One way to accomplish this is to integrate standardized universal screening into systems that are already serving these families. For example, in one study, ASD PEDS investigators Alice Carter, Ph.D. , and Radley Christopher Sheldrick, Ph.D. , worked with the Massachusetts Department of Public Health to implement an evidence-based screening procedure at three federally funded early intervention sites.

The researchers developed a multi-part screening and diagnosis process that included both clinicians and caregivers as key decision-makers. They hypothesized that this standardized process would minimize procedural variations across the early intervention sites and help to reduce existing disparities in ASD screening and diagnosis.

The results suggested their hunch was correct. All three study sites showed an increase in the rate of autism diagnosis with the new procedure in place, compared with other intervention sites that served similar communities. Importantly, the standardized procedure seemed to address existing disparities in screening and diagnosis. The increased rate of diagnosis observed among Spanish-speaking families was more than double the increase observed among non-Spanish-speaking families.

Looking to the future

Researchers are continuing to explore the best ways to put existing evidence-based screening methods into practice. At the same time, NIMH is also focused on research that seeks to develop new and improved screening tools. Evidence from neuroimaging and eye tracking studies suggests that, although the age at which observable features of autism emerge does vary, subtle signs can be detected in the first year of life. NIMH is supporting a suite of projects that aim to validate screening tools that can be used to identify signs of autism before a child’s first birthday.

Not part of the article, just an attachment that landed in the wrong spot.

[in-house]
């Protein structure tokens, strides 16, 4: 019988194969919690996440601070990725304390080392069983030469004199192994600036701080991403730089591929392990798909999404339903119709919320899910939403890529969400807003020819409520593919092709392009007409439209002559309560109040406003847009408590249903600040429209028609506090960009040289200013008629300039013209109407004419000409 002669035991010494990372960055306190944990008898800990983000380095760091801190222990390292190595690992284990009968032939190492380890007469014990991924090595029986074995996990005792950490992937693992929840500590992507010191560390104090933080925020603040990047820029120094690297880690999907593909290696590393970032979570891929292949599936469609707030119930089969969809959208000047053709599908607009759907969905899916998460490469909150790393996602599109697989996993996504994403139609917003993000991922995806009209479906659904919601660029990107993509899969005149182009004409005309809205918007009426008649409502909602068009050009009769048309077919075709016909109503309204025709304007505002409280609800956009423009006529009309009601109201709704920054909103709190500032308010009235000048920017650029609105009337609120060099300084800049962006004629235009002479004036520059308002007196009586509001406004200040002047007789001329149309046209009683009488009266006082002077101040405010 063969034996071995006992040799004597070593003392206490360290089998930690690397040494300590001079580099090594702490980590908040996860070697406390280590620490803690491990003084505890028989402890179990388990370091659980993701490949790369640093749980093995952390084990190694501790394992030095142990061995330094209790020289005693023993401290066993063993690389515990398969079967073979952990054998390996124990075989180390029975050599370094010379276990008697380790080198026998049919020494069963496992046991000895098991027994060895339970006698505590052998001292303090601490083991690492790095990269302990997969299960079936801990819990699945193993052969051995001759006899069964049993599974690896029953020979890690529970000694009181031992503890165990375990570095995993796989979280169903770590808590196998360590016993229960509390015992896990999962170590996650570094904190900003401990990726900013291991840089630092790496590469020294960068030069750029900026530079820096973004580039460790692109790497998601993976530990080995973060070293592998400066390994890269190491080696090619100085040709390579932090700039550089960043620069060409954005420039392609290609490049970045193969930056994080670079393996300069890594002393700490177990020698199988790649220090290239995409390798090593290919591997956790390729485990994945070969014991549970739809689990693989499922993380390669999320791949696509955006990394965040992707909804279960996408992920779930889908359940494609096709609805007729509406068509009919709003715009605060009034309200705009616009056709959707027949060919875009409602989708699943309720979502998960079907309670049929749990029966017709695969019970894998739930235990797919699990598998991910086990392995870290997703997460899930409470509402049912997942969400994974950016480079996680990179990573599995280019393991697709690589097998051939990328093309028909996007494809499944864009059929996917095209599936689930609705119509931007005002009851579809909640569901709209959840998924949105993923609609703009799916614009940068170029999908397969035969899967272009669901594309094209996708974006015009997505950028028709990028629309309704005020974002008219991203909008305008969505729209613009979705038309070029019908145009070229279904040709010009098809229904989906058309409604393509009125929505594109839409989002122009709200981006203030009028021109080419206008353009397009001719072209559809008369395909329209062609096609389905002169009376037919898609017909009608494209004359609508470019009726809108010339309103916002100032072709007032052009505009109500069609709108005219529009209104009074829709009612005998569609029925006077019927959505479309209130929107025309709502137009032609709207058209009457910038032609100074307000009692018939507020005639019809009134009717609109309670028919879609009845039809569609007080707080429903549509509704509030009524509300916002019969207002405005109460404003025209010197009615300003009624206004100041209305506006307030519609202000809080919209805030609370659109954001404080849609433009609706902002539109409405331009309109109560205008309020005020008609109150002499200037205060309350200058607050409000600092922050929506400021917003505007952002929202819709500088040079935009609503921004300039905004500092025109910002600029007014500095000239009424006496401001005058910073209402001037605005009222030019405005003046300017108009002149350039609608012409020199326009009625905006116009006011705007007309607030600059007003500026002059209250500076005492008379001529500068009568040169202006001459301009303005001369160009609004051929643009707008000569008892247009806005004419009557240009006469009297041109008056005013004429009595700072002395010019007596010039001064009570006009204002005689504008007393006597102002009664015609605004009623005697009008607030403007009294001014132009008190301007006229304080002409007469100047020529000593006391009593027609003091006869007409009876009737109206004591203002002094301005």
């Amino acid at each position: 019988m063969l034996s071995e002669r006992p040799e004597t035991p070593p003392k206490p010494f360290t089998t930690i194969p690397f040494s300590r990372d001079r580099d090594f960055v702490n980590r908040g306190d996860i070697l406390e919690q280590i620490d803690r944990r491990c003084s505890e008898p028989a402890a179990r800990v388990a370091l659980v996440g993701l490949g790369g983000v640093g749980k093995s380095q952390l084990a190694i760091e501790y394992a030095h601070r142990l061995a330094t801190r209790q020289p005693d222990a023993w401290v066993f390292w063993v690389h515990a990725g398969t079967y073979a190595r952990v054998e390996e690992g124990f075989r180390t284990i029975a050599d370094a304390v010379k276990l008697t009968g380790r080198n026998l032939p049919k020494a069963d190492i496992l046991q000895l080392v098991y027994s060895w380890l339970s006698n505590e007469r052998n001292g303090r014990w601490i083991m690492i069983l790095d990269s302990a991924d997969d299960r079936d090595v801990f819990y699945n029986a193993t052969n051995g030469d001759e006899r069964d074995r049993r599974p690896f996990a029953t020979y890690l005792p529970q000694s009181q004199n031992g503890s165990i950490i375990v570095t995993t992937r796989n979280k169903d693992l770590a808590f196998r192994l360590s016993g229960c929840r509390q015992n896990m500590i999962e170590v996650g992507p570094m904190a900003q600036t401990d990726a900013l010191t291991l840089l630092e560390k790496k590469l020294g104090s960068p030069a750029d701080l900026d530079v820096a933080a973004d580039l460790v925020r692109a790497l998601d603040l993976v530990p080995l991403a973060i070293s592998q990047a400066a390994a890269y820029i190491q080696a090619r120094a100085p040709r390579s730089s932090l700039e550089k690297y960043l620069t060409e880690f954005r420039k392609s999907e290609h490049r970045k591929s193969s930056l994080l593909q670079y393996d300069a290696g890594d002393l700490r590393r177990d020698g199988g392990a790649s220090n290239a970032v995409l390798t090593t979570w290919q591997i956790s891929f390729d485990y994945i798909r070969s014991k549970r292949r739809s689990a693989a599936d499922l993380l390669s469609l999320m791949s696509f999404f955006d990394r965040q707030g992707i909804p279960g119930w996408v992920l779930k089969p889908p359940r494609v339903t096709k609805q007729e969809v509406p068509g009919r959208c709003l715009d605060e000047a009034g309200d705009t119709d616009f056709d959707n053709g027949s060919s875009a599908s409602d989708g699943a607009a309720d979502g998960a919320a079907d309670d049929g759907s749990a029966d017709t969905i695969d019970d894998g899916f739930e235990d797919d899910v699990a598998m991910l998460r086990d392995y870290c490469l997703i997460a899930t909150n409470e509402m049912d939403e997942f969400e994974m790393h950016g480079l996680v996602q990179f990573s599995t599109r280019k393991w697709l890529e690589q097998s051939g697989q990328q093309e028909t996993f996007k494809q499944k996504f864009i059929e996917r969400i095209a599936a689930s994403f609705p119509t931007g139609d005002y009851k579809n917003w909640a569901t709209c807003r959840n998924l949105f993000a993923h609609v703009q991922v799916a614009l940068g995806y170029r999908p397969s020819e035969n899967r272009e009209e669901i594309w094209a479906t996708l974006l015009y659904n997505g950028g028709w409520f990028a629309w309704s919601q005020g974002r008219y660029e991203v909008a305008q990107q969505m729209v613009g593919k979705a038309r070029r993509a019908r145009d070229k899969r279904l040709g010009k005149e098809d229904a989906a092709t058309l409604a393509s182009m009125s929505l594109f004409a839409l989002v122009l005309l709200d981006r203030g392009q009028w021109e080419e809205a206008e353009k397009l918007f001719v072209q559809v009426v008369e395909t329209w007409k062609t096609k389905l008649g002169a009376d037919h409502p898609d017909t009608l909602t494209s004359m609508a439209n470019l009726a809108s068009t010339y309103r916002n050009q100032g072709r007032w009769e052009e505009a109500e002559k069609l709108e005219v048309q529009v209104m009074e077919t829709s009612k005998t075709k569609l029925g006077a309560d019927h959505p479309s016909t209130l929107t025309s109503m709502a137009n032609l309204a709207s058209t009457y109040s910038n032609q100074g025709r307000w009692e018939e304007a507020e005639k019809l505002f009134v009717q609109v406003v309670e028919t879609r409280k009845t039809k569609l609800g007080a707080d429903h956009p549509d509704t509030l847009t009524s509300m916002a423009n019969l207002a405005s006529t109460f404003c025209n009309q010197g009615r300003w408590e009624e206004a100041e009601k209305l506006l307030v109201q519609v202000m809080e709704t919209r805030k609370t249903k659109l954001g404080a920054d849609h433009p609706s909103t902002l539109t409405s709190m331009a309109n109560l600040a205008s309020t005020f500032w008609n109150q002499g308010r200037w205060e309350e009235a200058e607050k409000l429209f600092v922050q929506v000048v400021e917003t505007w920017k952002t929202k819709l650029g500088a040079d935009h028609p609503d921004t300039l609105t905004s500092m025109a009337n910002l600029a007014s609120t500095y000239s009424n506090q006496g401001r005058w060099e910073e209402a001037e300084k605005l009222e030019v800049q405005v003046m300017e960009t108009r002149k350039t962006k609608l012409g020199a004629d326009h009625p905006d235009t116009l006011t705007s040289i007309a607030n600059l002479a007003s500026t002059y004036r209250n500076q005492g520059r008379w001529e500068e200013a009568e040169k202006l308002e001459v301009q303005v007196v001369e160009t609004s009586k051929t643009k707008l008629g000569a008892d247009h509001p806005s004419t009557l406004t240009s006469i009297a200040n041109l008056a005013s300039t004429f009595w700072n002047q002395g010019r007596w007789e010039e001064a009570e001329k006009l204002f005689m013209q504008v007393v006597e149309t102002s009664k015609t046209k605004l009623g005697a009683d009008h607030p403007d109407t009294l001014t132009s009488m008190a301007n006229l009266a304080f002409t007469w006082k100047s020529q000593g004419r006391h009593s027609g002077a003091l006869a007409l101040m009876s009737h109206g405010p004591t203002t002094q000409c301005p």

“In other words, are there measures we can use to identify signs even before parents and clinicians begin to notice them?” explained Dr. Gilotty. “This is the critical question because the earlier kids are identified, the earlier they can be connected with support.”

These projects leverage sophisticated digital tools to detect subtle patterns in infant behavior. For example, researchers are using technology to identify patterns in what infants look at, the vocalizations they make, and how they move. They’re using technology to examine synchrony in infant–caregiver interactions. And they’re developing digital screening tools that can be administered via telehealth platforms.

The hope is that new tools identified and validated in this first stage will go on to be tested in large-scale, real-world contexts, reflecting a continuous pipeline of research that goes from science to practice.

“As a result of targeted research funded by NIMH over the last 10 years, we are seeing new tools for detection, new models for delivering services, and new strategies for embedding early screening and rapid referral into routine health care,” said Dr. Pintello.

“I feel like it’s just the beginning of the story—we are just now seeing the impact of bringing science-based tools and practices into the hands of health care providers. Over the next few years, we hope that ongoing efforts to bridge science and practice will help us meet the unique needs of children at the exact time that they need services.”

Note: This article originally appeared on NIMH